The WHO’s list of benefits, supplied by Chinese doctors, had been accepted without questions. After FSM approached the WHO, and with no little wrangling, the WHO removed the recommendations, replacing them with plans for further study of the evidence before a new list would be provided. FSM met the Chair and members of the TCM Board and AHPRA executives. The latter seemed content with the Board’s refusal to challenge their members; their explanation was that research was proceeding.
A note for our American readers: Osteopaths in America are just physicians, receiving essentially the same training as an MD, while outside of America the profession is as unscientific as chiropractic or homeopathy.
We tackled the Osteopathy Board. Two particularly objectionable techniques are ‘Osteopathy of the cranial field‘ (OCF) and ‘Visceral manipulation‘. Osteopaths claim to feel, through the skull bones, pulsations of the brain’s cerebrospinal fluid. This alerts them to disease treatable by manipulating the skull bones. The truth is that the fluid does not pulsate and that the skull bones of an adult cannot be moved.
With ‘visceral manipulation’, osteopaths palpate the abdominal organs and send healing vibrations in different directions to treat diseases outside the abdominal cavity – frankly ridiculous.
When we met some members of the Board, including the Chairman, we noted that her own website advertised OCF. She promised that the Board would look at advising practitioners not to use this technique. No action resulted. As of today’s writing, her website still offers OCF.
Nursing and midwifery
In 2013, FSM welcomed experienced nurse, Joanne Benhamu, to the Board. She was particularly concerned about the growing ‘anti-vax’ movement and nurses’ role in championing evidence-based care. We complained to the Midwifery Board when it declared that midwives, as part of their Continuing Professional Development requirements, could get points for studying reflexology!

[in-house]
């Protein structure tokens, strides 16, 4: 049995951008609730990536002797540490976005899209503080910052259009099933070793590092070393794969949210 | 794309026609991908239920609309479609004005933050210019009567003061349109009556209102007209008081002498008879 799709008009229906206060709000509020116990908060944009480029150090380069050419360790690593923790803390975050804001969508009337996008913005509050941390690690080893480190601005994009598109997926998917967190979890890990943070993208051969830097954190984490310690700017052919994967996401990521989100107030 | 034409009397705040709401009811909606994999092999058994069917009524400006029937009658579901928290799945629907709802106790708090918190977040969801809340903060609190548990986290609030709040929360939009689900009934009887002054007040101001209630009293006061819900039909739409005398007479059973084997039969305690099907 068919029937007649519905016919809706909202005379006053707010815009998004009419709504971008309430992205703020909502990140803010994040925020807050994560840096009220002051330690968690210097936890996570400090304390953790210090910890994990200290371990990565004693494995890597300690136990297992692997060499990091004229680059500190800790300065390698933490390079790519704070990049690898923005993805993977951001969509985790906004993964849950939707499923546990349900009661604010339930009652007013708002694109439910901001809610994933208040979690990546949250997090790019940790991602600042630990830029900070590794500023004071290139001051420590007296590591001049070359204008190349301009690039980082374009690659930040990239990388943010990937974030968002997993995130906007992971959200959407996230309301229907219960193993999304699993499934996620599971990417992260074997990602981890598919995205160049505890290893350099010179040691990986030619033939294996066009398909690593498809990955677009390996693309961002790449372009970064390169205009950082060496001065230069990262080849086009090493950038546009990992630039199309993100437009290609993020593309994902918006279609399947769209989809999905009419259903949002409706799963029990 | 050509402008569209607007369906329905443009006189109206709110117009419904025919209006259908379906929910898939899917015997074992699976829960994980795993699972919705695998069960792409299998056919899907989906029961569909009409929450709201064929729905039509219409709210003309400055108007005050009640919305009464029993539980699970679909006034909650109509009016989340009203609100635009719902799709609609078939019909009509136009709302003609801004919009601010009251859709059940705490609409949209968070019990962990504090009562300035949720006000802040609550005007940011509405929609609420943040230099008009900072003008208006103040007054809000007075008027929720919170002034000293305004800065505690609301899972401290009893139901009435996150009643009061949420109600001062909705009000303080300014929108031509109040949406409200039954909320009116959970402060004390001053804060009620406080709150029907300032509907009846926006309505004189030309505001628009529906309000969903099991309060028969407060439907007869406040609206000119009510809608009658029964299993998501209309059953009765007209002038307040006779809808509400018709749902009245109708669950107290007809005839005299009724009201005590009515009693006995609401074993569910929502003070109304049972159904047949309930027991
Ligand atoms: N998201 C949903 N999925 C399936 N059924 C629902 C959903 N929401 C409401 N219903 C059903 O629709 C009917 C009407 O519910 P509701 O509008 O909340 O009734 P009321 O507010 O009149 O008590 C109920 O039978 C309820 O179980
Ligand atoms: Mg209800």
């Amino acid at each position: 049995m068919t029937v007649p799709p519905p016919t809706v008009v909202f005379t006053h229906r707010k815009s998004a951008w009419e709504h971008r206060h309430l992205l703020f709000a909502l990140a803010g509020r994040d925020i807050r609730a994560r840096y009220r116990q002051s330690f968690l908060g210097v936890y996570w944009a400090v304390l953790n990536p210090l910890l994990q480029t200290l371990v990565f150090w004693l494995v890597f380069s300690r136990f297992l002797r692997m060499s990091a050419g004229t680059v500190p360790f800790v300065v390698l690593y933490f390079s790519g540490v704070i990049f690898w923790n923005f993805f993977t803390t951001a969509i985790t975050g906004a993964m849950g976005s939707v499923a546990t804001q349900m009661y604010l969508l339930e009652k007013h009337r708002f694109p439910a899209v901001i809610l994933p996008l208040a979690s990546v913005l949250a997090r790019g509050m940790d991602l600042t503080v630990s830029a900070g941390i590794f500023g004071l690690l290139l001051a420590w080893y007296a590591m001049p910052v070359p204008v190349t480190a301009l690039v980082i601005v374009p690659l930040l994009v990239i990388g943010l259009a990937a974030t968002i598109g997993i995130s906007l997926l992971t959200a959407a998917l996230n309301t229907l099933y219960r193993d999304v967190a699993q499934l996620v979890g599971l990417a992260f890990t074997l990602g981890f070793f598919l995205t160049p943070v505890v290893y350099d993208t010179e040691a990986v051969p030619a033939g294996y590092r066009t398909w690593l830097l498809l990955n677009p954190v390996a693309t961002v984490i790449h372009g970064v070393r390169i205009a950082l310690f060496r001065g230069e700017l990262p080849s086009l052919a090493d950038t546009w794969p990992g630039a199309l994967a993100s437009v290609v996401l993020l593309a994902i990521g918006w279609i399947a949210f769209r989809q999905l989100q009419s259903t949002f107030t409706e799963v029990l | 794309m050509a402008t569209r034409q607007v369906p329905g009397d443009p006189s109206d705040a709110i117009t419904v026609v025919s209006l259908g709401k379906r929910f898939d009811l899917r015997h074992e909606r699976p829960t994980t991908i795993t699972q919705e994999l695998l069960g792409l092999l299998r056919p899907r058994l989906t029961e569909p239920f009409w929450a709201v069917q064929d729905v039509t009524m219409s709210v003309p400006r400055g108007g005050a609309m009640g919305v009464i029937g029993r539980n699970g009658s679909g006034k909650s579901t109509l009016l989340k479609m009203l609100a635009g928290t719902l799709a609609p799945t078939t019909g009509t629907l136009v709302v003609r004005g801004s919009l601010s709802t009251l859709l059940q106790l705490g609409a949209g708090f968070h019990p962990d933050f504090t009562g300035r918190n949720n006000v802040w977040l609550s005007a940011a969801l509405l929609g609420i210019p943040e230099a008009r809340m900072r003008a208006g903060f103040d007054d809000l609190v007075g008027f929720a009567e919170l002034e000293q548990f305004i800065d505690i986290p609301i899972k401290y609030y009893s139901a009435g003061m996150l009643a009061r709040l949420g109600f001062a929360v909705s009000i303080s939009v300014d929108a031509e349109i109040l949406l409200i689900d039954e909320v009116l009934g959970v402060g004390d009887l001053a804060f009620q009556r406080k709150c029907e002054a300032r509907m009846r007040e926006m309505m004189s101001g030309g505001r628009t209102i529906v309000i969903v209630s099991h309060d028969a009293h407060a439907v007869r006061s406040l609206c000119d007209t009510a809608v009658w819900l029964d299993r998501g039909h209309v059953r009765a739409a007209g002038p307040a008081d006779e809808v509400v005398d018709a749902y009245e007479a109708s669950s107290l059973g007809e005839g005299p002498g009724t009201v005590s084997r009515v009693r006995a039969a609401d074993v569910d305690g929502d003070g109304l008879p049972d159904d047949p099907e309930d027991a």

We got no traction from that Board when objecting to some midwives’ claim that they could turn a breech baby by placing crystals around a patient’s bed!
Pursuing our advocacy, we soon discovered that the Therapeutic Goods Agency, ostensibly a natural partner in our mission, was anything but! Ensuring the safety of medicines, supplements claiming a health benefit and equipment used for therapeutic purposes is their responsibility. The TGA, however, is funded by the very companies whose products it regulates. This critical conflict of interest weakens the agency’s efforts to protect consumers.
The TGA tells manufacturers that claims for their products must be supported by credible science. In registering a product, they do not have to provide proof, but have such available for a random audit. We discovered that few claims are checked and that, on average, the required evidence is absent in 70%-80% of cases.
When FSM first engaged with the TGA about fraudulent advertising of medicines and ‘instruments’ for which therapeutic benefit was claimed, the TGA had an independent committee to review advertising. Though we found problems with the process, we could see benefits. The TGA has, in recent years after industry pressure, dispensed with that committee.